Author + information
- Received May 15, 2015
- Revision received August 17, 2015
- Accepted August 27, 2015
- Published online December 21, 2015.
- Lai Wei, MD∗,
- Huan Liu, MD∗,
- Liming Zhu, MD∗,
- Ye Yang, MD∗,
- Jiayu Zheng, MD∗,
- Kefang Guo, MD†,
- Hong Luo, MD†,
- Weipeng Zhao, MD‡,
- Xue Yang, MD§,
- Aikebaier Maimaiti, MD∗ and
- Chunsheng Wang, MD∗∗ ()
- ∗Department of Cardiovascular Surgery, Shanghai Cardiovascular Institution and Zhongshan Hospital, Fudan University, Shanghai, China
- †Department of Anesthesiology, Zhongshan Hospital, Fudan University, Shanghai, China
- ‡Department of Echocardiography, Shanghai Cardiovascular Institution and Zhongshan Hospital, Fudan University, Shanghai, China
- §Department of Medical Imaging, Zhongshan Hospital, Fudan University, Shanghai, China
- ↵∗Reprint requests and correspondence:
Dr. Chunsheng Wang, Department of Cardiovascular Surgery, Shanghai Cardiovascular Institution and Zhongshan Hospital, Fudan University, No. 180, Fenglin Road, Shanghai 200032, China.
Objectives This study introduces a newly designed transcatheter aortic valve system, the J-Valve system, and evaluates its application in patients with predominant aortic regurgitation without significant valve calcification. We also report the early results of one of the first series of transapical implantations of this device and aim to offer guidance on the technical aspects of the procedure.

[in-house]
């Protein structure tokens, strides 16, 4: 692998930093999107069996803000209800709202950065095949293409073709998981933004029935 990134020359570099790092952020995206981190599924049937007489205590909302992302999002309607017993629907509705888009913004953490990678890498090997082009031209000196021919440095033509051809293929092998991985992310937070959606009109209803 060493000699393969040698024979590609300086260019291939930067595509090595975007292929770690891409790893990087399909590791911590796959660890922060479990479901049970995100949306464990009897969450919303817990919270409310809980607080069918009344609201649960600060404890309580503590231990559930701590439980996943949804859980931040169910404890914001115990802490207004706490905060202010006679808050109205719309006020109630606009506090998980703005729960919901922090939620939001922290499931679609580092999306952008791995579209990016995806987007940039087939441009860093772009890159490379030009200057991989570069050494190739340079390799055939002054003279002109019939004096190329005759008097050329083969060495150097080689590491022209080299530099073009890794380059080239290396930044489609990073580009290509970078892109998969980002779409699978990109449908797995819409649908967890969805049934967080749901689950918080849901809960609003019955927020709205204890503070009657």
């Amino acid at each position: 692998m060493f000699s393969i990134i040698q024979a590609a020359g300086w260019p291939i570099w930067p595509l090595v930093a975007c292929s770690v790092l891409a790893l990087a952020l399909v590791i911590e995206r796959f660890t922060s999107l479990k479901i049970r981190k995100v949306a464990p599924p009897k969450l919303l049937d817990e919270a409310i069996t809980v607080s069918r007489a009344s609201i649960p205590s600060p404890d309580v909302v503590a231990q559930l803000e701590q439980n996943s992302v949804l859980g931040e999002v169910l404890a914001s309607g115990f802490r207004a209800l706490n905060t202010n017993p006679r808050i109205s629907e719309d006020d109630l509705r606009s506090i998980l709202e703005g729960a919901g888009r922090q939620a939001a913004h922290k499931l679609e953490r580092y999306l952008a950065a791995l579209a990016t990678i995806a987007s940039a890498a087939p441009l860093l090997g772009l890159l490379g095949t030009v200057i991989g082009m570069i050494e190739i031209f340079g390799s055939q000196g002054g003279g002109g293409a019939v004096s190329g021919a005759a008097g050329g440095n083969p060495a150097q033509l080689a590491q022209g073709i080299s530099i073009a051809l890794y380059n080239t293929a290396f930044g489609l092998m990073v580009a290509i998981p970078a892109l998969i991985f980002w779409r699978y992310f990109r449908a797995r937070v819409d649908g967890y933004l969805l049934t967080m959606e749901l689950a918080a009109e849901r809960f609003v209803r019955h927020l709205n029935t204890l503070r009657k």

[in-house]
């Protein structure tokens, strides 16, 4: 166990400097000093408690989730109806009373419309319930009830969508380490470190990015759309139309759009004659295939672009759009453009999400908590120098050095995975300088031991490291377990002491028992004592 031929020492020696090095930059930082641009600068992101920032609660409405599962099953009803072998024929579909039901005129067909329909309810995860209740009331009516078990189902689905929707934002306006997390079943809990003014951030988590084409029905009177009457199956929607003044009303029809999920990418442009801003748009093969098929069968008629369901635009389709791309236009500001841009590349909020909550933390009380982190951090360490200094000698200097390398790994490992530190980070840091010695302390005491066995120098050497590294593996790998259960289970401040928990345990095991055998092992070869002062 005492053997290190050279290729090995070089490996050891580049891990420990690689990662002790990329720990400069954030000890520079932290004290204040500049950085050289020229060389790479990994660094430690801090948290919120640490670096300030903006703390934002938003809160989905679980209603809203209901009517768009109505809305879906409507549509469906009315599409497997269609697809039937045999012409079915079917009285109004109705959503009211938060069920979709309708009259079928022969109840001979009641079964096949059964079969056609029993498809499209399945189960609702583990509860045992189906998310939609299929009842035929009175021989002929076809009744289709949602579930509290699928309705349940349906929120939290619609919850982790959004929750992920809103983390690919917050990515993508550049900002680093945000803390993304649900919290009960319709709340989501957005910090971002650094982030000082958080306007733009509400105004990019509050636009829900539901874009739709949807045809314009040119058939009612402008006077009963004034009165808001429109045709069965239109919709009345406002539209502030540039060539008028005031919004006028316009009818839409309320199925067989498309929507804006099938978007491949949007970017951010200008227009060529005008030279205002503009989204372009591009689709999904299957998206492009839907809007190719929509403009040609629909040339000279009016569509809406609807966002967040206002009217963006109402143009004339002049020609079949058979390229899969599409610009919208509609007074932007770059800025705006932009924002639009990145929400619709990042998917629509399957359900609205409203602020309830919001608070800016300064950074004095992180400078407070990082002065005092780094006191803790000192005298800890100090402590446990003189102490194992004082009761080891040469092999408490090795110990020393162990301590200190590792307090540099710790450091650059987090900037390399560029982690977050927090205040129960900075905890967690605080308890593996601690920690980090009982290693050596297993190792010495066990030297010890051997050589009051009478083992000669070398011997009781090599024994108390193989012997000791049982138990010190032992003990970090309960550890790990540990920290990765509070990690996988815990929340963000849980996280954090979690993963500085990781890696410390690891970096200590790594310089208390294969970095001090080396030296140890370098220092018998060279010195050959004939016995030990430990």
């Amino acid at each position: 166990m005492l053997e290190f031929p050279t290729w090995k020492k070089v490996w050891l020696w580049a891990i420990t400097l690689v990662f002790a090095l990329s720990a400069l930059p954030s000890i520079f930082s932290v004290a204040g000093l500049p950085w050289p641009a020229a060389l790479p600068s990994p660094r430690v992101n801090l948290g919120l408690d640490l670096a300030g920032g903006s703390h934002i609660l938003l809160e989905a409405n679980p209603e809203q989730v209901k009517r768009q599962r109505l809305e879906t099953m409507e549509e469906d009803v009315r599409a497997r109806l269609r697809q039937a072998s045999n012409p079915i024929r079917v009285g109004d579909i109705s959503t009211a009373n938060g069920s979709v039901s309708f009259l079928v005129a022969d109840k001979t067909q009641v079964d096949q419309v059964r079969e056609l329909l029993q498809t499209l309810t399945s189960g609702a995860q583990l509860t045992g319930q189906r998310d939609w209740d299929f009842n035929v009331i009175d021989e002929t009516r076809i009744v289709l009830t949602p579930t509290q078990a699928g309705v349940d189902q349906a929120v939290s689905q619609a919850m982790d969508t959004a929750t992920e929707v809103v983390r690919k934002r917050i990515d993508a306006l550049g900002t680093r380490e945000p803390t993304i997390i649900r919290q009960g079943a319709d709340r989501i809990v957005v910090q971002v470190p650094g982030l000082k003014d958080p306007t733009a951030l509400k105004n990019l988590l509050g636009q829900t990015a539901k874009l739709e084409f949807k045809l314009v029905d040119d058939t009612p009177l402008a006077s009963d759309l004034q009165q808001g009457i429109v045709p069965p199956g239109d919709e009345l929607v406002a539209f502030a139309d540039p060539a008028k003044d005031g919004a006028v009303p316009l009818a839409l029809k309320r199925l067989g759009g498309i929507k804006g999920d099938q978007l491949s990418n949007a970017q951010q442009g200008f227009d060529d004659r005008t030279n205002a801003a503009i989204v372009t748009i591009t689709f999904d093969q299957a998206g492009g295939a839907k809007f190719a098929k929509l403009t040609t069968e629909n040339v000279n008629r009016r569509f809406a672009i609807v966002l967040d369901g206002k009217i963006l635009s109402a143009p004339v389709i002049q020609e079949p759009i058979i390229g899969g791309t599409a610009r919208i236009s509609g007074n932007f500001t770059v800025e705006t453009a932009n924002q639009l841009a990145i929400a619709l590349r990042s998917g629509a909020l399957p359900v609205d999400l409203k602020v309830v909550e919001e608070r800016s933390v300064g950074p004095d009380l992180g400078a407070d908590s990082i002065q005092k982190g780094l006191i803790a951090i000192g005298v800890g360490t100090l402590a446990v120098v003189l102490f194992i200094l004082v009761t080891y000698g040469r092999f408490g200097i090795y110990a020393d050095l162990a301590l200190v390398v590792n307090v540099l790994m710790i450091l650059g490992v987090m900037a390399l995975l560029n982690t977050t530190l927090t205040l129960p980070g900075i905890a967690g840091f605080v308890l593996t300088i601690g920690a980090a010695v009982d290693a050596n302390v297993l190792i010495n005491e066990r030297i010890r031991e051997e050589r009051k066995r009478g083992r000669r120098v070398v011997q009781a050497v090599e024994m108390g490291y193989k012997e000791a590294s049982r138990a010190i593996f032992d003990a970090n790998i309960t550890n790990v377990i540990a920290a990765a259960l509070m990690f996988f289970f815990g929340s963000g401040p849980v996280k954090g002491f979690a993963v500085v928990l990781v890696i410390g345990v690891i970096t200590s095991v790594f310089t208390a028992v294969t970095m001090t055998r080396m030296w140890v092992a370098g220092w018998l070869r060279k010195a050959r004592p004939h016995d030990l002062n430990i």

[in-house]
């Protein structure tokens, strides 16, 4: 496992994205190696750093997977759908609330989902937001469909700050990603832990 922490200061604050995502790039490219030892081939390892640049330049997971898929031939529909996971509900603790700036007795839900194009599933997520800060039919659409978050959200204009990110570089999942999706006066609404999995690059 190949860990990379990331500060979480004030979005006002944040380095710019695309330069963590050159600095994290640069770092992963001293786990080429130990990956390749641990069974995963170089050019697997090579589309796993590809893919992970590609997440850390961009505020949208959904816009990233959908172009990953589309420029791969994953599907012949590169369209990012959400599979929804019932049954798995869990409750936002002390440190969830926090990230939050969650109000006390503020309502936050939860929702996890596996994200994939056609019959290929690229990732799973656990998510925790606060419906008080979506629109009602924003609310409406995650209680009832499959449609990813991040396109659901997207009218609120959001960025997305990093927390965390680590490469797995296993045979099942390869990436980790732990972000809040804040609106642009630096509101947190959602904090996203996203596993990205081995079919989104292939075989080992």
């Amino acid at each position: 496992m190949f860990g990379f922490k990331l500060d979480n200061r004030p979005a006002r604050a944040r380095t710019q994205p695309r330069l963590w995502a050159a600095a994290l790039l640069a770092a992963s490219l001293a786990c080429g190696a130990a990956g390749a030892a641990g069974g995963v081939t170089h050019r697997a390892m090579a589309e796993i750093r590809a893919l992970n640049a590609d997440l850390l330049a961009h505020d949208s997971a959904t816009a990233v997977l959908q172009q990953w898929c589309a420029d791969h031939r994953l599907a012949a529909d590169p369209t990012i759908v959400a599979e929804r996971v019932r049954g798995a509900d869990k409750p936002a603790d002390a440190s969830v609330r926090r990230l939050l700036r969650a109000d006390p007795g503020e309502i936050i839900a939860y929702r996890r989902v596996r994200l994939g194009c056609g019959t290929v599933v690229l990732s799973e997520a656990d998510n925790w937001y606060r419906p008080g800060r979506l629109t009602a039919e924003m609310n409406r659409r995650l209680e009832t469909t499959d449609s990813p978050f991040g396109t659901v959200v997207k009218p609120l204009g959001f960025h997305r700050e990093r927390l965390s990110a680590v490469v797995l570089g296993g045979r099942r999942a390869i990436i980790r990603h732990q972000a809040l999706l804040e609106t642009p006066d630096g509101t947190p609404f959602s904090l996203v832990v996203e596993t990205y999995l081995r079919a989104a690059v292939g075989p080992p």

Background Transcatheter aortic valve replacement (TAVR) has been widely used in high-risk patients for surgical aortic valve replacement. However, the majority of the TAVR devices were designed for aortic valve stenosis with significant valve calcification.
Methods Six patients with native aortic regurgitation without significant valve calcification (age, 61 to 83 years; mean age, 75.50 ± 8.14 years) underwent transapical implantation of the J-Valve prosthesis (JieCheng Medical Technology Co., Ltd., Suzhou, China), a self-expandable porcine valve, in the aortic position at our institution. All patients were considered to be prohibitive or high risk for surgical valve replacement (logistic EuroSCORE [European System for Cardiac Operative Risk Evaluation], 22.15% to 44.44%; mean, 29.32 ± 7.70%) after evaluation by an interdisciplinary heart team. Procedural and clinical outcomes were analyzed.
Results Implantations were successful in all patients. During the follow-up period (from 31 days to 186 days, mean follow-up was 110.00 ± 77.944 days), only 1 patient had trivial prosthetic valve regurgitation, and none of these patients had paravalvular leak of more than mild grade. There were no major post-operative complications or mortality during the follow-up.
Conclusions Our study demonstrated the feasibility of transapical implantation of the J-Valve system in high-risk patients with predominant aortic regurgitation.
- aortic valve insufficiency
- minimally invasive surgical procedures
- transcatheter aortic valve replacement
The authors have reported that they have no relationships relevant to the contents of this paper to disclose. Drs. Wei and Liu contributed equally to this work.
- Received May 15, 2015.
- Revision received August 17, 2015.
- Accepted August 27, 2015.
- American College of Cardiology Foundation